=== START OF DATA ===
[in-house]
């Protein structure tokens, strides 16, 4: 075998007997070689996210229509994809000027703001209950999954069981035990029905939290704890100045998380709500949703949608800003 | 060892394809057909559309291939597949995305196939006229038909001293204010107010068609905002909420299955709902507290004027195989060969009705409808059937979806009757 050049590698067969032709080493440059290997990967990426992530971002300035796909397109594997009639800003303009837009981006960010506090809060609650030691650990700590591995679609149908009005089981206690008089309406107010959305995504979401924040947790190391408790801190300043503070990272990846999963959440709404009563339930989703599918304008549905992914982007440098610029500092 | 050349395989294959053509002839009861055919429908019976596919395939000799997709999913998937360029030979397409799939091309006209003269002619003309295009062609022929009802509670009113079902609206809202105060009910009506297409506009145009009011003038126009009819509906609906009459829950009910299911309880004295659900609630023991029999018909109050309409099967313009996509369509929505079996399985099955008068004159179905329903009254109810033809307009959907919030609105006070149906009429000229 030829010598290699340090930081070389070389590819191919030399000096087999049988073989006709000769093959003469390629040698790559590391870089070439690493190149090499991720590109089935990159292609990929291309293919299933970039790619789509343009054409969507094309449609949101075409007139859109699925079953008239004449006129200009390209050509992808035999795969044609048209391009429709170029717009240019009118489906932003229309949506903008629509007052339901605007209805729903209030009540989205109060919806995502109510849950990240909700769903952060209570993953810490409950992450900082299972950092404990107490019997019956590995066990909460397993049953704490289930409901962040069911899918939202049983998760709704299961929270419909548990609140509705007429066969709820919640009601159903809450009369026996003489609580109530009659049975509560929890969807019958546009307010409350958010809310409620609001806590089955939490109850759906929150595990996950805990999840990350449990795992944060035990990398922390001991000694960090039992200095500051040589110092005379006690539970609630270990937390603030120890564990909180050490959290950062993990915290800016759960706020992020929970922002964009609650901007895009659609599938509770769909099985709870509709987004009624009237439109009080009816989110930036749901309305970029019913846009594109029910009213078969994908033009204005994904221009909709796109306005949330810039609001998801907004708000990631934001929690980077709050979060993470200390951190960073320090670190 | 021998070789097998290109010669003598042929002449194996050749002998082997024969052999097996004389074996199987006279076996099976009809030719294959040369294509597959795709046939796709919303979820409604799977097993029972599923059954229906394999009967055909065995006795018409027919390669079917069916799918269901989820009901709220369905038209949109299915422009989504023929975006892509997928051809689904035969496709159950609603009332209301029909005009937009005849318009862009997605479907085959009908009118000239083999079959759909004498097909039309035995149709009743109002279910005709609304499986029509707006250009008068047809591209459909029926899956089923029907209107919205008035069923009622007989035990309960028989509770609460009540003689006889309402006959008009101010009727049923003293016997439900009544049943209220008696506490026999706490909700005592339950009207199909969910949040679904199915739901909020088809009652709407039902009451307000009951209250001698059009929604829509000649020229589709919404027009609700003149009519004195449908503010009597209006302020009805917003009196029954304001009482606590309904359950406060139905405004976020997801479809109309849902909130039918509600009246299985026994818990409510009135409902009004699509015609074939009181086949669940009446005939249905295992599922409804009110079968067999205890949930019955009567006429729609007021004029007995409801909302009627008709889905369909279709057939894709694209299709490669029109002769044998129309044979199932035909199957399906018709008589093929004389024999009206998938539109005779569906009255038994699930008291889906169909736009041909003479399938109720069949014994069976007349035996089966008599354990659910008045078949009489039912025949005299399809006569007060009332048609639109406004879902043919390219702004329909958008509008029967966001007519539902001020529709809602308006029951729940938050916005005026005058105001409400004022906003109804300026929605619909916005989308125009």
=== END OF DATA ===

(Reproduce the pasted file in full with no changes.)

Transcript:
[in-house]
């Protein structure tokens, strides 16, 4: 075998007997070689996210229509994809000027703001209950999954069981035990029905939290704890100045998380709500949703949608800003 | 060892394809057909559309291939597949995305196939006229038909001293204010107010068609905002909420299955709902507290004027195989060969009705409808059937979806009757 050049590698067969032709080493440059290997990967990426992530971002300035796909397109594997009639800003303009837009981006960010506090809060609650030691650990700590591995679609149908009005089981206690008089309406107010959305995504979401924040947790190391408790801190300043503070990272990846999963959440709404009563339930989703599918304008549905992914982007440098610029500092 | 050349395989294959053509002839009861055919429908019976596919395939000799997709999913998937360029030979397409799939091309006209003269002619003309295009062609022929009802509670009113079902609206809202105060009910009506297409506009145009009011003038126009009819509906609906009459829950009910299911309880004295659900609630023991029999018909109050309409099967313009996509369509929505079996399985099955008068004159179905329903009254109810033809307009959907919030609105006070149906009429000229 030829010598290699340090930081070389070389590819191919030399000096087999049988073989006709000769093959003469390629040698790559590391870089070439690493190149090499991720590109089935990159292609990929291309293919299933970039790619789509343009054409969507094309449609949101075409007139859109699925079953008239004449006129200009390209050509992808035999795969044609048209391009429709170029717009240019009118489906932003229309949506903008629509007052339901605007209805729903209030009540989205109060919806995502109510849950990240909700769903952060209570993953810490409950992450900082299972950092404990107490019997019956590995066990909460397993049953704490289930409901962040069911899918939202049983998760709704299961929270419909548990609140509705007429066969709820919640009601159903809450009369026996003489609580109530009659049975509560929890969807019958546009307010409350958010809310409620609001806590089955939490109850759906929150595990996950805990999840990350449990795992944060035990990398922390001991000694960090039992200095500051040589110092005379006690539970609630270990937390603030120890564990909180050490959290950062993990915290800016759960706020992020929970922002964009609650901007895009659609599938509770769909099985709870509709987004009624009237439109009080009816989110930036749901309305970029019913846009594109029910009213078969994908033009204005994904221009909709796109306005949330810039609001998801907004708000990631934001929690980077709050979060993470200390951190960073320090670190 | 021998070789097998290109010669003598042929002449194996050749002998082997024969052999097996004389074996199987006279076996099976009809030719294959040369294509597959795709046939796709919303979820409604799977097993029972599923059954229906394999009967055909065995006795018409027919390669079917069916799918269901989820009901709220369905038209949109299915422009989504023929975006892509997928051809689904035969496709159950609603009332209301029909005009937009005849318009862009997605479907085959009908009118000239083999079959759909004498097909039309035995149709009743109002279910005709609304499986029509707006250009008068047809591209459909029926899956089923029907209107919205008035069923009622007989035990309960028989509770609460009540003689006889309402006959008009101010009727049923003293016997439900009544049943209220008696506490026999706490909700005592339950009207199909969910949040679904199915739901909020088809009652709407039902009451307000009951209250001698059009929604829509000649020229589709919404027009609700003149009519004195449908503010009597209006302020009805917003009196029954304001009482606590309904359950406060139905405004976020997801479809109309849902909130039918509600009246299985026994818990409510009135409902009004699509015609074939009181086949669940009446005939249905295992599922409804009110079968067999205890949930019955009567006429729609007021004029007995409801909302009627008709889905369909279709057939894709694209299709490669029109002769044998129309044979199932035909199957399906018709008589093929004389024999009206998938539109005779569906009255038994699930008291889906169909736009041909003479399938109720069949014994069976007349035996089966008599354990659910008045078949009489039912025949005299399809006569007060009332048609639109406004879902043919390219702004329909958008509008029967966001007519539902001020529709809602308006029951729940938050916005005026005058105001409400004022906003109804300026929605619909916005989308125009």